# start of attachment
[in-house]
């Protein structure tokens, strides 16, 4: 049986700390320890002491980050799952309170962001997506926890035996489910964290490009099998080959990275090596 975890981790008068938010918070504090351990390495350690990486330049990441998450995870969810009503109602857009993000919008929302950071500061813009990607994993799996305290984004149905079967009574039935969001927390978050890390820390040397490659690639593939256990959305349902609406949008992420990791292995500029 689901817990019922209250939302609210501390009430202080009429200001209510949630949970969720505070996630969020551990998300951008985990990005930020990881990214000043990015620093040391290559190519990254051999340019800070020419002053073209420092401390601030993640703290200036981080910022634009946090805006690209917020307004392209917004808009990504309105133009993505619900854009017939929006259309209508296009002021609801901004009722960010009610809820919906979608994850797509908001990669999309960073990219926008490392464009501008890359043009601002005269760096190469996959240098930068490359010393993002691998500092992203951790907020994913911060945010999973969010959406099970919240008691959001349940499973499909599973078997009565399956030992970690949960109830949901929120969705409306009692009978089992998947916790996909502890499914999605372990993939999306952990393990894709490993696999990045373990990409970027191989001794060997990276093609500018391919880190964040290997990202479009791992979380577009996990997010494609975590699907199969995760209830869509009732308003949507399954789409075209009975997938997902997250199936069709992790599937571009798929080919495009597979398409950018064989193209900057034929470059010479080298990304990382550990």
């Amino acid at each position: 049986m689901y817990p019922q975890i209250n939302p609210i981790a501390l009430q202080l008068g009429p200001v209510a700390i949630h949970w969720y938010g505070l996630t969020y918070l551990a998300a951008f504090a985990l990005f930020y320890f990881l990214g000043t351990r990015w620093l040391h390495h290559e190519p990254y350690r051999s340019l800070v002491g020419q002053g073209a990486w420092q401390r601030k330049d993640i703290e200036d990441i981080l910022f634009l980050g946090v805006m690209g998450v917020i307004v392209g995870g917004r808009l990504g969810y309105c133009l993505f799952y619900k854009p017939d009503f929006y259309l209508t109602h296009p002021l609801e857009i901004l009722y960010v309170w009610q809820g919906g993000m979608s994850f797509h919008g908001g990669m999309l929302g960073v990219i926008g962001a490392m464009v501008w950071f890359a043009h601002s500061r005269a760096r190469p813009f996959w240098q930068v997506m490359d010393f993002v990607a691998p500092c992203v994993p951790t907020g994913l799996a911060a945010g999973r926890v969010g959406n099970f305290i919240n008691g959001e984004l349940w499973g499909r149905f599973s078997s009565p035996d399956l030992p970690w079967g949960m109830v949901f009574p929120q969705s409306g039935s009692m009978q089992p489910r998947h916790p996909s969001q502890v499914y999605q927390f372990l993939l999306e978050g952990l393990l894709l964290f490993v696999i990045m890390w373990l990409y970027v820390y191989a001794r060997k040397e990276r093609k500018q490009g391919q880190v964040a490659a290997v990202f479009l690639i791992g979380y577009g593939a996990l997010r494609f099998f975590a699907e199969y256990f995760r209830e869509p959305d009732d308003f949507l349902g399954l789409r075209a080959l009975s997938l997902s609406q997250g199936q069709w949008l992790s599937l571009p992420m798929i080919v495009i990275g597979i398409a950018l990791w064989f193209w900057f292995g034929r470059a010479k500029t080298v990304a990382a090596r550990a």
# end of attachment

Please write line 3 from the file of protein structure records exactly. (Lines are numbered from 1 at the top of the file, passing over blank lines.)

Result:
């Amino acid at each position: 049986m689901y817990p019922q975890i209250n939302p609210i981790a501390l009430q202080l008068g009429p200001v209510a700390i949630h949970w969720y938010g505070l996630t969020y918070l551990a998300a951008f504090a985990l990005f930020y320890f990881l990214g000043t351990r990015w620093l040391h390495h290559e190519p990254y350690r051999s340019l800070v002491g020419q002053g073209a990486w420092q401390r601030k330049d993640i703290e200036d990441i981080l910022f634009l980050g946090v805006m690209g998450v917020i307004v392209g995870g917004r808009l990504g969810y309105c133009l993505f799952y619900k854009p017939d009503f929006y259309l209508t109602h296009p002021l609801e857009i901004l009722y960010v309170w009610q809820g919906g993000m979608s994850f797509h919008g908001g990669m999309l929302g960073v990219i926008g962001a490392m464009v501008w950071f890359a043009h601002s500061r005269a760096r190469p813009f996959w240098q930068v997506m490359d010393f993002v990607a691998p500092c992203v994993p951790t907020g994913l799996a911060a945010g999973r926890v969010g959406n099970f305290i919240n008691g959001e984004l349940w499973g499909r149905f599973s078997s009565p035996d399956l030992p970690w079967g949960m109830v949901f009574p929120q969705s409306g039935s009692m009978q089992p489910r998947h916790p996909s969001q502890v499914y999605q927390f372990l993939l999306e978050g952990l393990l894709l964290f490993v696999i990045m890390w373990l990409y970027v820390y191989a001794r060997k040397e990276r093609k500018q490009g391919q880190v964040a490659a290997v990202f479009l690639i791992g979380y577009g593939a996990l997010r494609f099998f975590a699907e199969y256990f995760r209830e869509p959305d009732d308003f949507l349902g399954l789409r075209a080959l009975s997938l997902s609406q997250g199936q069709w949008l992790s599937l571009p992420m798929i080919v495009i990275g597979i398409a950018l990791w064989f193209w900057f292995g034929r470059a010479k500029t080298v990304a990382a090596r550990a």